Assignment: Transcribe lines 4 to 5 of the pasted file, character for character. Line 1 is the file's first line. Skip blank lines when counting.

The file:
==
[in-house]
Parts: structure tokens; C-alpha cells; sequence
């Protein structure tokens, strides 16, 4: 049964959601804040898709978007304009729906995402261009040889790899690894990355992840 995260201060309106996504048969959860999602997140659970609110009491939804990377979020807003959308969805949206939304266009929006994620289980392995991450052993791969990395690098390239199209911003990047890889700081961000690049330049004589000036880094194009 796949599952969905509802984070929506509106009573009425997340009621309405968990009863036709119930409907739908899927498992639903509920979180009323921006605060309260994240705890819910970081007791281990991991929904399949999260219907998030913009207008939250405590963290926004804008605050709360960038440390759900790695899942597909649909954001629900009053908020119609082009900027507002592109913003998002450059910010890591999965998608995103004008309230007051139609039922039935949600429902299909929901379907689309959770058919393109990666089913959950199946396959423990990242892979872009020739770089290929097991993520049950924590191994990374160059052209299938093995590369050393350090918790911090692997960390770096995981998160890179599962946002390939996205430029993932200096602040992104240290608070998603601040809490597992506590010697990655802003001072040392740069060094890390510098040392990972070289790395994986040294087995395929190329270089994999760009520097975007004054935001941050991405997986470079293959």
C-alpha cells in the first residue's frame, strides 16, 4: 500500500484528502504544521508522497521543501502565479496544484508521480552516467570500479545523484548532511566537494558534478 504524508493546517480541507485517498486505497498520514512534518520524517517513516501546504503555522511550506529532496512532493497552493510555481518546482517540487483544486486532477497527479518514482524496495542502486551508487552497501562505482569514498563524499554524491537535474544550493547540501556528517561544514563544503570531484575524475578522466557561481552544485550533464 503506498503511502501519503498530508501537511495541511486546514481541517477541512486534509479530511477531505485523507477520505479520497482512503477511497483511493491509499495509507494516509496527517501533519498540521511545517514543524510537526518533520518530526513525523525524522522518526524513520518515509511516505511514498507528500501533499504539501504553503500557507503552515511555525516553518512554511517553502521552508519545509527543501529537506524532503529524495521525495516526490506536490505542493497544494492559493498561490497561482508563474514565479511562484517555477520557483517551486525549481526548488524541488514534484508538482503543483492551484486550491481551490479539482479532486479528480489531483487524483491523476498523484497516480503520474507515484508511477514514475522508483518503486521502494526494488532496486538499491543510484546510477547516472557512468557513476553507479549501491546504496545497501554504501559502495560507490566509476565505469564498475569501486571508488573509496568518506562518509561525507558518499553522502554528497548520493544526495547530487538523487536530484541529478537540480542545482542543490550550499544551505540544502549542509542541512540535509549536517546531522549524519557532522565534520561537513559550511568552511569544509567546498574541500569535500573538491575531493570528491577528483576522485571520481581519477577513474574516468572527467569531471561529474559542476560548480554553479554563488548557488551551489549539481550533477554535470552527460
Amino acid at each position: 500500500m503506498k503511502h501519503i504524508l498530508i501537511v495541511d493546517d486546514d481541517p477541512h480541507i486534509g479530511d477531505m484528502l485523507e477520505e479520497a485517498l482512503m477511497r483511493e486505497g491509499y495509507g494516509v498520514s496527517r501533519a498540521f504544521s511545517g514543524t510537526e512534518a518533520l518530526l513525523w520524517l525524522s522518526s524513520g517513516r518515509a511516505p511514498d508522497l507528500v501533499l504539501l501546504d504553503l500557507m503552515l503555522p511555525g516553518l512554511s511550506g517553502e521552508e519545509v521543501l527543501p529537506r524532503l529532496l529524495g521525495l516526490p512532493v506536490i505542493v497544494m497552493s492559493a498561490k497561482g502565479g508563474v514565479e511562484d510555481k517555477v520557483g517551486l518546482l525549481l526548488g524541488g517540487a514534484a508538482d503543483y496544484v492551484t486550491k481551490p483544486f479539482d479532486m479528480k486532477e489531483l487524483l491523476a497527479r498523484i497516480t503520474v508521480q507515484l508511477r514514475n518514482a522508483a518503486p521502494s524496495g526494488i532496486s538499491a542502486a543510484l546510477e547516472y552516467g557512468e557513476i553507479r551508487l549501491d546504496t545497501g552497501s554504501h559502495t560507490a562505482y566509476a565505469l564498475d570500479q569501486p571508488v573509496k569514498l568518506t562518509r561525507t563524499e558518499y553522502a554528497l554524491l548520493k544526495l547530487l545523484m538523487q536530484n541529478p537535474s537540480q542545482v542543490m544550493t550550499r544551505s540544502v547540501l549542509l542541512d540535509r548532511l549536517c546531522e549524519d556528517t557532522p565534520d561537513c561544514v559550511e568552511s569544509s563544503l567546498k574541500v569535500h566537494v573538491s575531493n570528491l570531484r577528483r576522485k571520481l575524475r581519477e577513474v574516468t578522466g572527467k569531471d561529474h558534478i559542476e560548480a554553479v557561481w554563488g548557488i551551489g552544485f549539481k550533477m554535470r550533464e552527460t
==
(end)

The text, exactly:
C-alpha cells in the first residue's frame, strides 16, 4: 500500500484528502504544521508522497521543501502565479496544484508521480552516467570500479545523484548532511566537494558534478 504524508493546517480541507485517498486505497498520514512534518520524517517513516501546504503555522511550506529532496512532493497552493510555481518546482517540487483544486486532477497527479518514482524496495542502486551508487552497501562505482569514498563524499554524491537535474544550493547540501556528517561544514563544503570531484575524475578522466557561481552544485550533464 503506498503511502501519503498530508501537511495541511486546514481541517477541512486534509479530511477531505485523507477520505479520497482512503477511497483511493491509499495509507494516509496527517501533519498540521511545517514543524510537526518533520518530526513525523525524522522518526524513520518515509511516505511514498507528500501533499504539501504553503500557507503552515511555525516553518512554511517553502521552508519545509527543501529537506524532503529524495521525495516526490506536490505542493497544494492559493498561490497561482508563474514565479511562484517555477520557483517551486525549481526548488524541488514534484508538482503543483492551484486550491481551490479539482479532486479528480489531483487524483491523476498523484497516480503520474507515484508511477514514475522508483518503486521502494526494488532496486538499491543510484546510477547516472557512468557513476553507479549501491546504496545497501554504501559502495560507490566509476565505469564498475569501486571508488573509496568518506562518509561525507558518499553522502554528497548520493544526495547530487538523487536530484541529478537540480542545482542543490550550499544551505540544502549542509542541512540535509549536517546531522549524519557532522565534520561537513559550511568552511569544509567546498574541500569535500573538491575531493570528491577528483576522485571520481581519477577513474574516468572527467569531471561529474559542476560548480554553479554563488548557488551551489549539481550533477554535470552527460
Amino acid at each position: 500500500m503506498k503511502h501519503i504524508l498530508i501537511v495541511d493546517d486546514d481541517p477541512h480541507i486534509g479530511d477531505m484528502l485523507e477520505e479520497a485517498l482512503m477511497r483511493e486505497g491509499y495509507g494516509v498520514s496527517r501533519a498540521f504544521s511545517g514543524t510537526e512534518a518533520l518530526l513525523w520524517l525524522s522518526s524513520g517513516r518515509a511516505p511514498d508522497l507528500v501533499l504539501l501546504d504553503l500557507m503552515l503555522p511555525g516553518l512554511s511550506g517553502e521552508e519545509v521543501l527543501p529537506r524532503l529532496l529524495g521525495l516526490p512532493v506536490i505542493v497544494m497552493s492559493a498561490k497561482g502565479g508563474v514565479e511562484d510555481k517555477v520557483g517551486l518546482l525549481l526548488g524541488g517540487a514534484a508538482d503543483y496544484v492551484t486550491k481551490p483544486f479539482d479532486m479528480k486532477e489531483l487524483l491523476a497527479r498523484i497516480t503520474v508521480q507515484l508511477r514514475n518514482a522508483a518503486p521502494s524496495g526494488i532496486s538499491a542502486a543510484l546510477e547516472y552516467g557512468e557513476i553507479r551508487l549501491d546504496t545497501g552497501s554504501h559502495t560507490a562505482y566509476a565505469l564498475d570500479q569501486p571508488v573509496k569514498l568518506t562518509r561525507t563524499e558518499y553522502a554528497l554524491l548520493k544526495l547530487l545523484m538523487q536530484n541529478p537535474s537540480q542545482v542543490m544550493t550550499r544551505s540544502v547540501l549542509l542541512d540535509r548532511l549536517c546531522e549524519d556528517t557532522p565534520d561537513c561544514v559550511e568552511s569544509s563544503l567546498k574541500v569535500h566537494v573538491s575531493n570528491l570531484r577528483r576522485k571520481l575524475r581519477e577513474v574516468t578522466g572527467k569531471d561529474h558534478i559542476e560548480a554553479v557561481w554563488g548557488i551551489g552544485f549539481k550533477m554535470r550533464e552527460t